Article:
Students preparing acorn squash

Examples of Electives

  • Science — Engineering; Forensic Science; Marine Science; Physics; Food & Nutrition; Technology I (Production Systems & Transportation Systems); Technology II (Architectural Drawing & Principles of Engineering)
  • Art — Studio Art; Pottery & Sculpture; Drawing/Painting; Digital Photography; Digital Animation
  • Other — Participation in Government; Self Help & Personal Enrichment

Examples Advanced Placement (AP)Students hold teapots they sculpted with clay

  • AP Biology
  • AP Environmental Science
  • AP World History 9 & 10
  • AP American History

Examples of College-Credit Courses

  • Calculus
  • English Composition
  • English Composition & Literature
  • Critical Issues in Health
  • Pre-Calculus Students speaking with a child to learn about child psychology in Psychology 101
  • Psychology
  • Italian 4
  • Sociology
  • Spanish 4 & 5

Examples of Other Continuing Programs

Literacy Programs and Resources

Early childhood literacy is vital for student success in secondary coursework and beyond. There are several programs and initiatives in the District aimed at strengthening literacy and reading skills such as:

  • Read Across America and TumbleBooks at John L. Edwards Primary School
  • Hudson Reads and Read-a-thon at M.C. Smith Intermediate School
  • Hudson Children’s Book Festival, which hosts children’s and young adult authors/illustrators
  • Extended learning time and enrichment activities with literacy specialists (K-8)
  • Access to digital libraries

School Culture

We continually strive to promote a positive school culture that focuses on diversity, inclusion and community. Since Hudson and the surrounding area is home to a diverse population, including many families who speak languages other than English, the District encourages cultural inclusion.

A recent example is the annual first grade play. This year, first graders at John L. Edwards Primary School performed their school play in English as well as Bengali.

Furthermore, we are proud to offer a diverse cafeteria menu that includes both hot and cold food items that are halal, kosher and vegetarian. At times, the menus are supplemented with fresh produce grown in a school garden by students at the Junior High School (as part of a farm-to-school program).

Questions & Answers

Why is a 2.19% increase within the tax cap?

When New York State passed the Property Tax Cap law, elected officials often referred to the new law as a “2% tax cap.” But the law they passed requires schools to use an eight-step formula to determine how much they can increase their tax levy, which does not always work out to be an even 2 percent. Very few school districts actually have a 2% tax cap because the formula causes the cap to vary from district to district.

This year, the maximum tax levy calculated for the Hudson City School District was 2.81 percent. However, the Board of Education decided to reduce the tax levy for taxpayers and propose a budget with a smaller increase of 2.19 percent. A school district is considered tax cap compliant as long as it does not increase its tax levy by more than the amount determined by the eight-step calculation.

Why isn't the tax cap really 2 percent?

Ever wonder why New York’s Property Tax Cap isn’t really a 2% cap even though elected officials often call it that? Here is a 4-minute video that explains how New York State uses a formula to determine each school district's tax cap number, which rarely works out to 2 percent.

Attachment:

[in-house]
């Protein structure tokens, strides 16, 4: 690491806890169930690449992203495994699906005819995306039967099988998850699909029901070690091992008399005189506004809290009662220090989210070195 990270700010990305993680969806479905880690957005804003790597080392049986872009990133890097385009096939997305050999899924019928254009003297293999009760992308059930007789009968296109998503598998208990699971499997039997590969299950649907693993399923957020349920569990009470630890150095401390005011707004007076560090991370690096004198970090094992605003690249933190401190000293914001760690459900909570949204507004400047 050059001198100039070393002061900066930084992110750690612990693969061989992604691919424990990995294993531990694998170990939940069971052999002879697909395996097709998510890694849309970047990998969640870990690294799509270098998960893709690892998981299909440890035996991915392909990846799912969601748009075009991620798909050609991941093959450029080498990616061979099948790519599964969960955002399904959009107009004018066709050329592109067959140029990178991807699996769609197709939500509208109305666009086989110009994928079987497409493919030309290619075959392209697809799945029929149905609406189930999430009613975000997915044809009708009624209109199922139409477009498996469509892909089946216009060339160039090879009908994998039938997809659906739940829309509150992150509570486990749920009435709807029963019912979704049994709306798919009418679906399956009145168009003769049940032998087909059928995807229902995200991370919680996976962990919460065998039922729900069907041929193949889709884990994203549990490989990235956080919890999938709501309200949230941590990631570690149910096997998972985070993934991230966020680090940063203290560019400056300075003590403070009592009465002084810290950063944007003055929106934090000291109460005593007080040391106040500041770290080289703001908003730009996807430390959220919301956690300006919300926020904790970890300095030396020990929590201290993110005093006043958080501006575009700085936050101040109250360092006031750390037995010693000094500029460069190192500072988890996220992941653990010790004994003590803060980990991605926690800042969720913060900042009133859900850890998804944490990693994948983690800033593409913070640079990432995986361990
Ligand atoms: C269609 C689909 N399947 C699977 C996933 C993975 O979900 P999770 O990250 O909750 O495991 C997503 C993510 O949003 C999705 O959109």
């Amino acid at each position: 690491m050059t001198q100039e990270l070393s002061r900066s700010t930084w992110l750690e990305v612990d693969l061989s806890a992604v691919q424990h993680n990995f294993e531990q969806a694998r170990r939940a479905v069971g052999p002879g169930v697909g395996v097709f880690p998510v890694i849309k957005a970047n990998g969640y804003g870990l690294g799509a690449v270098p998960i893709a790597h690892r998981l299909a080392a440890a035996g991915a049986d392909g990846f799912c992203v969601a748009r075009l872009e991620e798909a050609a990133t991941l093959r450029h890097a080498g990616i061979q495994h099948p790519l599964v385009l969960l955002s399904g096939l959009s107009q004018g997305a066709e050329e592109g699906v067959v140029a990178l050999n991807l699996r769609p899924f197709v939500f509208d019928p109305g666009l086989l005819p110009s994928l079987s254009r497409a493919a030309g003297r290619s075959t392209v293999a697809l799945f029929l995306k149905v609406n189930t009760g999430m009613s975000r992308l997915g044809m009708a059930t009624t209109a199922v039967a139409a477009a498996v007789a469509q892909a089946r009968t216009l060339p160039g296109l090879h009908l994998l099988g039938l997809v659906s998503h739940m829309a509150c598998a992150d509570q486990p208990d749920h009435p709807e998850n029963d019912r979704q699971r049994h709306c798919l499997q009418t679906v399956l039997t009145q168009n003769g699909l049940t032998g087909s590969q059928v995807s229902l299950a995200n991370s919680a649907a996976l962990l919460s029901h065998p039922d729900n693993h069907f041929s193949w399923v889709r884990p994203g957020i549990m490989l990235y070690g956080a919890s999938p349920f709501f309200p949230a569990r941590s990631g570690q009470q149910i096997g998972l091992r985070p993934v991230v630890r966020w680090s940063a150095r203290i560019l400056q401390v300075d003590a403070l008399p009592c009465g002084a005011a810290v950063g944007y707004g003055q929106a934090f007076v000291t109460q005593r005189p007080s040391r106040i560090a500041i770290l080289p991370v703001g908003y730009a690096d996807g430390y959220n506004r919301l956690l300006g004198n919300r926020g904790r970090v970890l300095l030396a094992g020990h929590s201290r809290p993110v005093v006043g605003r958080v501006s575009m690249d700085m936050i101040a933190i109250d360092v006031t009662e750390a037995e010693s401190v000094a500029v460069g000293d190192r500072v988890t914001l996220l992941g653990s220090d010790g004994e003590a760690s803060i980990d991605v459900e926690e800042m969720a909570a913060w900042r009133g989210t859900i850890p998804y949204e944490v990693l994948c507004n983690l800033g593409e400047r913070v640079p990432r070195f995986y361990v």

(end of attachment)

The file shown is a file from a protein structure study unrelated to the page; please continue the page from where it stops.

Is there a property tax freeze credit this year?

The property tax rebate replaces the more well-known property tax freeze credit that provided property tax rebate checks to eligible taxpayers in 2014 and 2015. This rebate applies to the years 2016 through 2019. Because the District is tax cap compliant, some taxpayers are eligible for the rebate. Taxpayers who receive the STAR exemption and make less than $200,000 a year should receive a rebate check from New York State. For information about the program, please visit the NYS Department of Taxation and Finance’s website.

What happens if the budget is defeated?

If the budget is not approved on May 16, the District may submit the original budget or submit a revised budget to the voters on June 20, or adopt a contingency budget that levies a tax no greater than that of the prior year (0 percent increase in tax levy). If the resubmitted/revised budget proposal is not approved by the required margin, the Board of Education must adopt the contingency budget. In that case, the district would not be allowed to increase the tax levy to the extent necessary to fund items of expenditure excluded from the tax cap.

What if I have questions?

Additional information about the budget is posted on the district’s website, www. For further information, please call the District Office at 518-828-4360, ext. 2100.

Budget Breakdown

REVENUES: Where money comes from to pay for Hudson City Schools

Revenue Source


2017-18 Proposed

Change ($)

Tax Levy




Projected State Aid




Other: Rents, Tuitions, Misc.








Grand Totals




EXPENSES: How money is spent at Hudson City Schools

Expense Category


2017-18 Proposed

Change ($)

General Support












Employee Benefits




Debt Service








Grand Totals




Three-Part Budget

By law, school districts must divide their budget into three components—program, administrative and capital—and compare them to amounts from the previous year. Hudson City School District’s three-part budget breaks down as follows:

Program 2016-17 2017-18
Amount 33,228,711 33,771,196
% of total 72.38% 72.52%

Program costs include the salaries and benefits of all teachers and staff delivering pupil services (such as library, guidance, health, social work, speech therapy and athletics); also textbooks, instructional materials, equipment, extracurricular student activities, BOCES program costs, and transportation costs.

Administrative 2016-17 2017-18
Amount 4,233,082 4,343,903
% of total 9.22% 9.33%

Administrative costs include the salaries and benefits of administrators, supervisors and administrative clerical staff; public information and printing; insurance costs; legal and auditing expenses; and Board of Education expenses.

Capital 2016-17 2017-18
Amount 8,448,579 8,451,074
% of total 18.40% 18.15%

Capital costs include the salaries and benefits of maintenance and custodial staff; plus debt service, tax certiorari and court-ordered costs, operation and maintenance costs, and utilities.

Tax Impact

The following table illustrates the average tax impact for each city/town in the Hudson City School District (no STAR exemption):


Assessed Home Value

Tax Paid (2016-17)

2.19% Levy Increase




$ 100,000

$ 1,717.95

$ 1,755.57

$ 37.62


$ 100,000

$ 1,734.48

$ 1,772.47

$ 37.99


$ 100,000

$ 1,734.47

$ 1,772.45

$ 37.98


$ 100,000

$ 1,734.47

$ 1,772.45

$ 37.98


$ 100,000

$ 1,865.02

$ 1,905.86

$ 40.84


$ 100,000

$ 1,927.19

$ 1,969.40

$ 42.21


$ 100,000

$ 1,545.18

$ 1,579.02

$ 33.84

Note: to determine the tax difference based on a home value of $150,000, multiply the amount in the “Difference” column by 1.5. For an assessed home value of $200,000, multiply the amount in the “Difference” column by 2, and so on.